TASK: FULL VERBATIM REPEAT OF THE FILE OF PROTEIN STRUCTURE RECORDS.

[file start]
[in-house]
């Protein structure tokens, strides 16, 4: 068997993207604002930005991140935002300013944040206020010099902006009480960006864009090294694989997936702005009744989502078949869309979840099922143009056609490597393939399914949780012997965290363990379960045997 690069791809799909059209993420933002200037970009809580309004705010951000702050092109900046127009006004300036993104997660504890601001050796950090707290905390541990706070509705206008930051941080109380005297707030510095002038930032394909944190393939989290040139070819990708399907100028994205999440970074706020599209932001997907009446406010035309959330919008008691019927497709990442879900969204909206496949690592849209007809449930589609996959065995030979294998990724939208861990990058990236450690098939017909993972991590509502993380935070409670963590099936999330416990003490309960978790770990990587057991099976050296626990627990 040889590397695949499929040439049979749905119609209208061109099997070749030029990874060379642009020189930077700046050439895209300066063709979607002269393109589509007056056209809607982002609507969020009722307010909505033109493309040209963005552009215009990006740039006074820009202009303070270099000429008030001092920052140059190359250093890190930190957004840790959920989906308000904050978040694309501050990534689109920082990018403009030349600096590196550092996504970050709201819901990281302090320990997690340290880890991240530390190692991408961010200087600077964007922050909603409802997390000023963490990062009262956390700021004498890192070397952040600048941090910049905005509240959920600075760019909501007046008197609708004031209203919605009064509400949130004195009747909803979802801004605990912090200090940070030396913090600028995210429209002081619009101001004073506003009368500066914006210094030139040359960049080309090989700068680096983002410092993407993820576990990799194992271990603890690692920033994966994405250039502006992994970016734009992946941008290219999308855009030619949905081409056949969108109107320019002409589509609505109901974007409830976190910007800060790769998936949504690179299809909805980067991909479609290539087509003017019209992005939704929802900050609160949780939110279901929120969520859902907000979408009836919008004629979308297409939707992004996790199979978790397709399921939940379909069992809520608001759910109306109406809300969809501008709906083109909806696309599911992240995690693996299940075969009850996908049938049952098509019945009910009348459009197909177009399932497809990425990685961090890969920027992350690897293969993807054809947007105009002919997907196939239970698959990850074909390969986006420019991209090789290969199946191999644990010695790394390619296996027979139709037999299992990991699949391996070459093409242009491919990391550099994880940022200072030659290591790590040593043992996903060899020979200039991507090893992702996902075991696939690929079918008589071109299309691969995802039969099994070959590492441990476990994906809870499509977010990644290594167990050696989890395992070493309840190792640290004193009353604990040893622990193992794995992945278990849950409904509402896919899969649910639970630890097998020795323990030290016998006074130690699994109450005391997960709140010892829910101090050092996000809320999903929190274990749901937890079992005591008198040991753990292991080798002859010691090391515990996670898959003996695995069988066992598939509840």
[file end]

[in-house]
């Protein structure tokens, strides 16, 4: 068997993207604002930005991140935002300013944040206020010099902006009480960006864009090294694989997936702005009744989502078949869309979840099922143009056609490597393939399914949780012997965290363990379960045997 690069791809799909059209993420933002200037970009809580309004705010951000702050092109900046127009006004300036993104997660504890601001050796950090707290905390541990706070509705206008930051941080109380005297707030510095002038930032394909944190393939989290040139070819990708399907100028994205999440970074706020599209932001997907009446406010035309959330919008008691019927497709990442879900969204909206496949690592849209007809449930589609996959065995030979294998990724939208861990990058990236450690098939017909993972991590509502993380935070409670963590099936999330416990003490309960978790770990990587057991099976050296626990627990 040889590397695949499929040439049979749905119609209208061109099997070749030029990874060379642009020189930077700046050439895209300066063709979607002269393109589509007056056209809607982002609507969020009722307010909505033109493309040209963005552009215009990006740039006074820009202009303070270099000429008030001092920052140059190359250093890190930190957004840790959920989906308000904050978040694309501050990534689109920082990018403009030349600096590196550092996504970050709201819901990281302090320990997690340290880890991240530390190692991408961010200087600077964007922050909603409802997390000023963490990062009262956390700021004498890192070397952040600048941090910049905005509240959920600075760019909501007046008197609708004031209203919605009064509400949130004195009747909803979802801004605990912090200090940070030396913090600028995210429209002081619009101001004073506003009368500066914006210094030139040359960049080309090989700068680096983002410092993407993820576990990799194992271990603890690692920033994966994405250039502006992994970016734009992946941008290219999308855009030619949905081409056949969108109107320019002409589509609505109901974007409830976190910007800060790769998936949504690179299809909805980067991909479609290539087509003017019209992005939704929802900050609160949780939110279901929120969520859902907000979408009836919008004629979308297409939707992004996790199979978790397709399921939940379909069992809520608001759910109306109406809300969809501008709906083109909806696309599911992240995690693996299940075969009850996908049938049952098509019945009910009348459009197909177009399932497809990425990685961090890969920027992350690897293969993807054809947007105009002919997907196939239970698959990850074909390969986006420019991209090789290969199946191999644990010695790394390619296996027979139709037999299992990991699949391996070459093409242009491919990391550099994880940022200072030659290591790590040593043992996903060899020979200039991507090893992702996902075991696939690929079918008589071109299309691969995802039969099994070959590492441990476990994906809870499509977010990644290594167990050696989890395992070493309840190792640290004193009353604990040893622990193992794995992945278990849950409904509402896919899969649910639970630890097998020795323990030290016998006074130690699994109450005391997960709140010892829910101090050092996000809320999903929190274990749901937890079992005591008198040991753990292991080798002859010691090391515990996670898959003996695995069988066992598939509840």